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Number 323

Wednesday, March

7, 1956

On February 28 the U. s. Department of Agriculture announced a new export
sales program for stocks of upland cotton held by the Commodity Credit CQrporatTOn.
hll qualities of upland cotton held in the CCC inventory ·~ill be available for sale
on a competitive bid basis similar to that of the current Special Cotton Export Pro gram, which is limited to cotton of 1)/16 11 staple length or shorter. Jhile cotton
cannot be exported under the new program before August 1, 1956, the pro gram Is being
announced at this time so that the domestic cotton industry and foreign buyers will
know the USDA's sales policy and can begin to make forward sales and purchases. Sales
will be made in an orderly manner to avoid disrupting world market prices and impairing the traditional competitive position of friendly countries. Export requirements
and conditions will be contained in an announcement (identified as Announcement CiJ~X-2) which will be issued by the Cotton Division of the Commodity Stabilization Service. Sales under the new program will be made by the New Orleans CSS Commodity Office.

The index of prices received by the llation 1 s farmers as of February 15,
1956, was 226%()fthel910-1L average, or the same as the month-earlier indeY but
7% below that a year a go, according to the Agricultural Marketing Service.-T°he
more important price increases from the mid-January levels were for hogs, potatoes,
oranges, lettuce, and cotton. These increases were offset by declines in prices
for eggs, strawberries, wholesale milk, and cabbage.
The mid-February parity index (·which reflects prices paid for commodities,
plus interest, taxes, and wage rates) was 280, reflecting declines of 1 point froM
the preceding month and 3 points from the corresponding date in 1955.
The parity ratio on February 15 was 81, or 1 point above that a month
earlier but 5 points lower than at the same time last year. The increase from midJanuary was the first rise in the parity ratio since April 1955.
Cattle receipts at Fort Worth on Monday of this week are estimated at
2,300, compared with supplies0f3,b00 a week earlier and 2,tmo at the same time
last year, reports the AMS. Beef steers - mainly heifers - comprised the major
part of the marketings. Prices of slaughter steers and heifers were about steady
with the previous week 1 s close, while those for stockers were fully steady, llost
Good beef steers brought ~·a4.50 to ~ 17; Commercial cows, ~t l2 to Sl2.50; and }viedium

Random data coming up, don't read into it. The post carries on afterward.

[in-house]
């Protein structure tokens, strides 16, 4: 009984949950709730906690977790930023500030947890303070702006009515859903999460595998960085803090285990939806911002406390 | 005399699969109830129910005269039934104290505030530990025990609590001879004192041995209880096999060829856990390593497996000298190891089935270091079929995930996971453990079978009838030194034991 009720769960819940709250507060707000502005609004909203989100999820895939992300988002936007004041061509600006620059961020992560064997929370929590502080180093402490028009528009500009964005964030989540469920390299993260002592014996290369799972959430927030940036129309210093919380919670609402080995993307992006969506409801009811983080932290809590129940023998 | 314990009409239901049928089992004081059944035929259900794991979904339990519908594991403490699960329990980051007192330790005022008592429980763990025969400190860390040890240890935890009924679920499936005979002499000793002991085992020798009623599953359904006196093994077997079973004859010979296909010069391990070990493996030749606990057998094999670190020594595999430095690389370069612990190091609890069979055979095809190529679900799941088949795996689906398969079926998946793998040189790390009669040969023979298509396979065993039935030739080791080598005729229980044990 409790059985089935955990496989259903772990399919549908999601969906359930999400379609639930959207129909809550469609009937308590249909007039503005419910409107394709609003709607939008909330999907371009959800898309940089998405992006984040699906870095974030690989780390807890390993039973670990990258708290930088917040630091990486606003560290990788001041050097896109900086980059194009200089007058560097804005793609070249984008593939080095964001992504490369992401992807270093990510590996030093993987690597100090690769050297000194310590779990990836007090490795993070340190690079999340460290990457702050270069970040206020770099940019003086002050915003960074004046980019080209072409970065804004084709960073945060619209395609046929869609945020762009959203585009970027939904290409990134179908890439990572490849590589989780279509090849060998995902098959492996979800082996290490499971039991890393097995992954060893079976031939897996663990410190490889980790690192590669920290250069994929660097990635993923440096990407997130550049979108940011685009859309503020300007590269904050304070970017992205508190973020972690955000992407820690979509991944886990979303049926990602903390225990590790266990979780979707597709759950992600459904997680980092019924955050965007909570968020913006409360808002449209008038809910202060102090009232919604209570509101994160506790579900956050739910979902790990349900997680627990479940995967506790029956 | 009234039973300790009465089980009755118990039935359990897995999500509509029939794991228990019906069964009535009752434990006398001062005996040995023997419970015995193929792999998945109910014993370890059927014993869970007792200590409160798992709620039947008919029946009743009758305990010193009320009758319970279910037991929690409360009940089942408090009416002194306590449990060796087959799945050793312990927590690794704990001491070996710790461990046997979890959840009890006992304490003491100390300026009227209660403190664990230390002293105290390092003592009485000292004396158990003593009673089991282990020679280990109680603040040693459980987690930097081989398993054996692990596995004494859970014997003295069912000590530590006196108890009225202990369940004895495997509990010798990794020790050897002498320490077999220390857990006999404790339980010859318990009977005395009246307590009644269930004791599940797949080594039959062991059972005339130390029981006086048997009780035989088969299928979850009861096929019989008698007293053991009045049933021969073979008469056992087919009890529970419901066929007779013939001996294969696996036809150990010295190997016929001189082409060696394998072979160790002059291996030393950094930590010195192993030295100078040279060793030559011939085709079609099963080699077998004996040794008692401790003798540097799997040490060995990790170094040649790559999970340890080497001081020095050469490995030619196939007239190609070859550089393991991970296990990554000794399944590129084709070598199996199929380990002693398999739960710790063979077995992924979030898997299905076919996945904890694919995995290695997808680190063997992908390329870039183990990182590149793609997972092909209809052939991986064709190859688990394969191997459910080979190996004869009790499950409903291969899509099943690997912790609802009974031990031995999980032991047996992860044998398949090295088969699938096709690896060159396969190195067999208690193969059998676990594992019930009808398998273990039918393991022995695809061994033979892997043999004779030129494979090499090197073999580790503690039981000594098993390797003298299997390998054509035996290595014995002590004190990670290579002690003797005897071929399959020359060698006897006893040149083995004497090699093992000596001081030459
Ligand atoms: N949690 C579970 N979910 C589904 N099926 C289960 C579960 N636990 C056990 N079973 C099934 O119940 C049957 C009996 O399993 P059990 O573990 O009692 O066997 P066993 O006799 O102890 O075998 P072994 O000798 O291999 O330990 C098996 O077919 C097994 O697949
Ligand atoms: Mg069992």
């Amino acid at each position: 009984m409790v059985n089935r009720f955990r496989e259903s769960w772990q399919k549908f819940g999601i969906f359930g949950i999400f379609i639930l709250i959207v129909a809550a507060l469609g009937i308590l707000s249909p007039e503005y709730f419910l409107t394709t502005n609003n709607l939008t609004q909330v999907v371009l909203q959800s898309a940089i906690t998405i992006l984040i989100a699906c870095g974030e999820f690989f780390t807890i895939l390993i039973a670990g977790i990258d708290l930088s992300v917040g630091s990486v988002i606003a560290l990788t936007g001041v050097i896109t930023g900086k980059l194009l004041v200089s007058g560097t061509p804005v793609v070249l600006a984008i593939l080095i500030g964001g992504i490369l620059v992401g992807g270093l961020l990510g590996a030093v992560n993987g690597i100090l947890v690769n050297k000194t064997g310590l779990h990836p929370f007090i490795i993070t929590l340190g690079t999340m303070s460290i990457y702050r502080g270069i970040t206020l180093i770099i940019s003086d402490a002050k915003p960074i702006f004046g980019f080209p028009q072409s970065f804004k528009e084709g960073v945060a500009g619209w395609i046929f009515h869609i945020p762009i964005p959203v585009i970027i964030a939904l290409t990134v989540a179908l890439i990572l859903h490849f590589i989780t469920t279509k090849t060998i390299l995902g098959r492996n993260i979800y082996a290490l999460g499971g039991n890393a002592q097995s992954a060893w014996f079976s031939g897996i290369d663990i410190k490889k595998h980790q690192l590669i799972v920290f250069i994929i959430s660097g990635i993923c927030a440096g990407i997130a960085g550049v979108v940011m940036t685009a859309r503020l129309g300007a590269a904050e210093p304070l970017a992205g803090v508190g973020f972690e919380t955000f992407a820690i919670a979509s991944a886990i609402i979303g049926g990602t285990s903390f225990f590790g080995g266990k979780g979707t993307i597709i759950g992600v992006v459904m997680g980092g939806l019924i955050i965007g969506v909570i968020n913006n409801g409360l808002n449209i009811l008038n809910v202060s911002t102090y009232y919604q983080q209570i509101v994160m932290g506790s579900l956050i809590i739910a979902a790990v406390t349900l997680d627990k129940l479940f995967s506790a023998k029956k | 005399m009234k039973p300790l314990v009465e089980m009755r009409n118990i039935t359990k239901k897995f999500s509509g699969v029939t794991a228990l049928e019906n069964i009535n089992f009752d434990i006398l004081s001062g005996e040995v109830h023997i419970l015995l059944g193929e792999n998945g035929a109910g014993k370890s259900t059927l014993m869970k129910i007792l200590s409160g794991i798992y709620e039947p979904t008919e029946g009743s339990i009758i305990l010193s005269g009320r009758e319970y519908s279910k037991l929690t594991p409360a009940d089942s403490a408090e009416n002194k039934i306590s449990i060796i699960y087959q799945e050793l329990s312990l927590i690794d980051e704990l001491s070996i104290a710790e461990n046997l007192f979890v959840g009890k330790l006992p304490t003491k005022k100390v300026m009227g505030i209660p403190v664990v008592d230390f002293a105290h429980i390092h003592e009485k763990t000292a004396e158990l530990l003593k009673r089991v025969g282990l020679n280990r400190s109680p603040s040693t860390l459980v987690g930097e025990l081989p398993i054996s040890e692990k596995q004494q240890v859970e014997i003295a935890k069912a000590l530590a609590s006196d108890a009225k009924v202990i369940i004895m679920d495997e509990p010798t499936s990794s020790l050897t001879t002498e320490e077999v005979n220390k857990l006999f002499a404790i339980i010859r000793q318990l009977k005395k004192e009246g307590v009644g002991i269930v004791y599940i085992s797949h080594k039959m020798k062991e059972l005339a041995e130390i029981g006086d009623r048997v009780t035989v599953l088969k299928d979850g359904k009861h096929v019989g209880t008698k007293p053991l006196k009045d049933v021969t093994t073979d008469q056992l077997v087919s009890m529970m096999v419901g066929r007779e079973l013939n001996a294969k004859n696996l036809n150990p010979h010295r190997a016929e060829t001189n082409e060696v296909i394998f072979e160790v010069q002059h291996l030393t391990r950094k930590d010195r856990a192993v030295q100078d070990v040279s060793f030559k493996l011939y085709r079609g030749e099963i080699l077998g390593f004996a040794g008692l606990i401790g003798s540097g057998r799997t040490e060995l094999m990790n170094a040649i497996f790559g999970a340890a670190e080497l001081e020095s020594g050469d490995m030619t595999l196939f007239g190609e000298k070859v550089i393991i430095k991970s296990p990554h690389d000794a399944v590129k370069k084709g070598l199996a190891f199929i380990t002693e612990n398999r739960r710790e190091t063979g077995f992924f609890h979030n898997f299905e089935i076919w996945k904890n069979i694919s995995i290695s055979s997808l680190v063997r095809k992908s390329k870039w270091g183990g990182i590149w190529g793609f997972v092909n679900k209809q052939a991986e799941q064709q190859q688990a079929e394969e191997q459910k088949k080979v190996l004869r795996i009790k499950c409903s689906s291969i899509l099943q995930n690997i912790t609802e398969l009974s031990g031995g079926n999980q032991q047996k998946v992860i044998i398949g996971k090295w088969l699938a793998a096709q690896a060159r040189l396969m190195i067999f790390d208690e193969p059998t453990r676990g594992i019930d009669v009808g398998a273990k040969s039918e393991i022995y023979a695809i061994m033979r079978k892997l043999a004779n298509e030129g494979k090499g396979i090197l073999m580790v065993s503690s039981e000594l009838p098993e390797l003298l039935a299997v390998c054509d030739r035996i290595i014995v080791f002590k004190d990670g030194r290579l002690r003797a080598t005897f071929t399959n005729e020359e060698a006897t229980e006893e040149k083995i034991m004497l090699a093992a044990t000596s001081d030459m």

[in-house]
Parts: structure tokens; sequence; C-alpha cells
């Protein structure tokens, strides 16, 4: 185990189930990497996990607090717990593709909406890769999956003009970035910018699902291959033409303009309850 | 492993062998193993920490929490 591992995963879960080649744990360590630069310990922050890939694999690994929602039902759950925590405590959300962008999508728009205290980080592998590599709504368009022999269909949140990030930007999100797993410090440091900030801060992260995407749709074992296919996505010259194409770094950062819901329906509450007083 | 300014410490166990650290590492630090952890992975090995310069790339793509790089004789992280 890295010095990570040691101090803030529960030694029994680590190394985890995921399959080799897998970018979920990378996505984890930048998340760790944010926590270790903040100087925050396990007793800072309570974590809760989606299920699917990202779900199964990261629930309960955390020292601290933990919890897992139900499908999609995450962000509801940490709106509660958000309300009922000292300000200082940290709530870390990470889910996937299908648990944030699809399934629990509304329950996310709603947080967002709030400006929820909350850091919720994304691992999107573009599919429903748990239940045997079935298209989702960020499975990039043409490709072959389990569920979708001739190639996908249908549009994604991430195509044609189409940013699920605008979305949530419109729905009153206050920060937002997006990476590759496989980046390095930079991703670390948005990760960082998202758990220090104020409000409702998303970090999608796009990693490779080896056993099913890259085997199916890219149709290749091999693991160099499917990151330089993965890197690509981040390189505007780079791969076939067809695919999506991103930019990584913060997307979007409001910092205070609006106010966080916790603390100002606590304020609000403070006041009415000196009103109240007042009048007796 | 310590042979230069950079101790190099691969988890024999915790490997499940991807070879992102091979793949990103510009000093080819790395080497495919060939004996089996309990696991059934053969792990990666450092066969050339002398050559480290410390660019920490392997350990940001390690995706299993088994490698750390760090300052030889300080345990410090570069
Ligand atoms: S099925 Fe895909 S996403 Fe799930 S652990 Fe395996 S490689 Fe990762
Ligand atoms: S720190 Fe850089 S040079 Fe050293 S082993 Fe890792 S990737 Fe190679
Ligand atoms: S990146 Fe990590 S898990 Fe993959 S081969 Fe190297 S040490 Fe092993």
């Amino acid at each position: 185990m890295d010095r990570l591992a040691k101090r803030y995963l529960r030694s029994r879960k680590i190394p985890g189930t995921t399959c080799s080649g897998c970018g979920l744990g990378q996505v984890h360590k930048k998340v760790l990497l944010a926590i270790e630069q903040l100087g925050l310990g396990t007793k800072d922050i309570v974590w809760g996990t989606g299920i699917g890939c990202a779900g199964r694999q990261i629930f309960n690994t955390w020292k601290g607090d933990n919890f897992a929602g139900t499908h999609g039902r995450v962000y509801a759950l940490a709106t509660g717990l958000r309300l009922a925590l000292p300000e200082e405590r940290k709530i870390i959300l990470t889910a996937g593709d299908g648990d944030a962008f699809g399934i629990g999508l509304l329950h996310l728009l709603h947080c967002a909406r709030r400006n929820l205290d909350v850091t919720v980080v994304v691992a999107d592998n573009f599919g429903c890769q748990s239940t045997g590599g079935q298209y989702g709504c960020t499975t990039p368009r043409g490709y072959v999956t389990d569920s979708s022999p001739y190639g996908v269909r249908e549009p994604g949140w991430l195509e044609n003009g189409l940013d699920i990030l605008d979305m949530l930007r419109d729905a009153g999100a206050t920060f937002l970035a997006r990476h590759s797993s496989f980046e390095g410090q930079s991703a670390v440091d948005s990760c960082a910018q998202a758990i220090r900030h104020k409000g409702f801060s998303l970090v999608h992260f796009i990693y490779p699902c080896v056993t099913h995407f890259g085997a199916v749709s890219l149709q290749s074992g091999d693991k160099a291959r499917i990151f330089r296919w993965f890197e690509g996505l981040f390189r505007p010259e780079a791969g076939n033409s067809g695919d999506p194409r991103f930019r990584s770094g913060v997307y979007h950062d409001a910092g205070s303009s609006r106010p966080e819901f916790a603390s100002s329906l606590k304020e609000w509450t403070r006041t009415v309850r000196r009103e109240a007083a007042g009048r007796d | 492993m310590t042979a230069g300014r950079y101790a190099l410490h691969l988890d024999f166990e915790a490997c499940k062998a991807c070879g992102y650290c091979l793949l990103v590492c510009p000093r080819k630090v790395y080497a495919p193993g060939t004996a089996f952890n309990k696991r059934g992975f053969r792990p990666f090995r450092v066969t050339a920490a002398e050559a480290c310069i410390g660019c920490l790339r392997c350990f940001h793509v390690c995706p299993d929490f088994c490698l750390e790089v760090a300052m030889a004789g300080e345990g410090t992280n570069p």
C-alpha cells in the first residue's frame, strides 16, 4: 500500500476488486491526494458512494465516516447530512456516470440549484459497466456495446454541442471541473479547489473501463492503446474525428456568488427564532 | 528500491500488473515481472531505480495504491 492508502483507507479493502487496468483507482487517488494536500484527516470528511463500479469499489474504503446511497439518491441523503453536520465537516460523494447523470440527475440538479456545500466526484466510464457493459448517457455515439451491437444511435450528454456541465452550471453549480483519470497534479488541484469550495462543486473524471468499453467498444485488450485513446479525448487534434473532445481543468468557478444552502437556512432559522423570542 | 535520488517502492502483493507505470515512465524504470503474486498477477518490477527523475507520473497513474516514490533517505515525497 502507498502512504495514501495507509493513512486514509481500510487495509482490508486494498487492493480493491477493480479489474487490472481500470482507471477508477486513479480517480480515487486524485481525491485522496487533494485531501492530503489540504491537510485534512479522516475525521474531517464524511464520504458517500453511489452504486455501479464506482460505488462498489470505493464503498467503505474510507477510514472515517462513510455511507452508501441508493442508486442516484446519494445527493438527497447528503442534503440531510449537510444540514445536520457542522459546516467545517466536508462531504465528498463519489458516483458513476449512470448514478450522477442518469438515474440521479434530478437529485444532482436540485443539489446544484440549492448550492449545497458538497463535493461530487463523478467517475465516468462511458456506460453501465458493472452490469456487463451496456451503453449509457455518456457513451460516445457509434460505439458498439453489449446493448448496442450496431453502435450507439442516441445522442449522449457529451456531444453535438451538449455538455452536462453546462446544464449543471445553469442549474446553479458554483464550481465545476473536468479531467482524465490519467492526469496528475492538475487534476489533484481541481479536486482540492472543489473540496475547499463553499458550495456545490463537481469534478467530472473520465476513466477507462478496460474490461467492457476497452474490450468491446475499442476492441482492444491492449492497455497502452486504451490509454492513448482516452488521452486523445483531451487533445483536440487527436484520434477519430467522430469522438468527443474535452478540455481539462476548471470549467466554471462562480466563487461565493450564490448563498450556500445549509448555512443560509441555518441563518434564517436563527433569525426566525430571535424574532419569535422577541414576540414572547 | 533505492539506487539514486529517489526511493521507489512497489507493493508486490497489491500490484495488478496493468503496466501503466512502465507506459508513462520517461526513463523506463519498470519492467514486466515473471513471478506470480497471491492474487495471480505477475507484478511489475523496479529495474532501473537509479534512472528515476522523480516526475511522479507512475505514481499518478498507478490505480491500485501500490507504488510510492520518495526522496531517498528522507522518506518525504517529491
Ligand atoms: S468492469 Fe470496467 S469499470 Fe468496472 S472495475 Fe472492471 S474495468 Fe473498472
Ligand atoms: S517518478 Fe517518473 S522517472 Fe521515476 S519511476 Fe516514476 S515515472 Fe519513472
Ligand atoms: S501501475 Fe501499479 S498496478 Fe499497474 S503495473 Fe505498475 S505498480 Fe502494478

and Good yearling stocker steers, ~ 13.50 to $17.
Monday's calf supplies are placed at 600, or about the same as a we0k a go
and only 50 head fewer-than a year earlier. Sales were generally in line with the
previous week's close. Choice slaughter calves sold at 08 to .~18. 75, and. Medium
and Good stocker steer calves cleared at ,lL to ~ 18.
Hog receipts totaled an estimated 1,200, or 250 more than on the preceding
Monday 's market and almost double those at the same time in 1955. Tradinn; was slow
in getting started as & result of lower bids, and prices were mostly 25¢ per cwt.
lower than in the latt er part of the past week. Prices for U. s. mixed No. 1 through
I ·o. 3 Grades of 190- to 2L)-lb. slaughter ho gs ranged from ~.12. 25 to t 12. 75.

Monday's sheep and lamb marketings are estimated at 3, 000, compar ec~ wit h
3, 800 a week earlier and 5,900 on the corresponding date last year. Shorn slaught er
l ambs continued to comprise the major part of the receipts. Most Good and Choice
85- to 100-lbo No. 1, fall shorn and wooled slaughter lambs brou ght ~~18 and $18.50
per cwt.
According to the Texas Department of Agriculture, major broiler markets
in the State held generally steady throughout the week ended Thursday, March 1.
Closing prices were 1¢ to 3¢ per lb. higher than in the preceding week, with the
following prices quoted: South Texas, 22¢; east Texas and Waco, 21¢ to 22¢; and
the Corsicana F.O.B. plant, 23¢ to 2L¢, Closing prices for the corresponding p eri od
in 1955 were: South Texas and Waco, 30¢; east Texas, 29¢ to 30¢, mostly 30¢; and
t he Corsicana F.O.B. plant, 30.5¢,
On Monday, March 5, broiler markets in south and east Texas were stea dy
to firm, and those in the Waco-Corsicana area were fully steady. Trading was normal
to heavy in all the areas, with the following prices ~uoted: South Texas, 22¢ to
23¢; east Texas, 21¢ to 23¢, mostly 22¢; Waco, 22¢; and the Corsicana F.O.B. plant,
23¢ to 2L¢ per lb.


TJ'leek ended
Feb. 25, 1956

Percentage change fr om
week, 19 :;5


Texas.,., ••




22 states ••

23' 716' 000





0 L

U. S, wool production in 1955 totaled 275 million lbs., or 2% less than
t hat a year ear1re:r-and 9% below-:rhe 10-year (19LL-53) average output~,reports the
AMS. -Of the total 1955 production, shorn wool accounted for 233 million lbs., and
the remainder was pulled wool. The value of sales of 1955-crop wool for the Nation
is estimated at ~,, 102,591,000, compared withthe year-earlier value of $~ 125,538,000
and the 10-year average of ~ 132,585,000.
In the District states, wool production in 1955 is placed at 61,130,000
lbs., or 1% below the output in 195L. The value of sales of 1955-crop wool - estimated at ,, 25, 733,000 - is 2L% below: that a year earlier.
P R I C E F 0 R D R Y E D I B L E B E A NS
On March 1 the USDA announced that the national average support price for
19.56-crop dry edible beans w:Ul be ~~ 6. 31 per cwt., or 70% of the February 15 parity
price. This compares with the support price for the 1955 crop of ~~6.36 per cwt.
J. z. Rowe
Agricultural Economist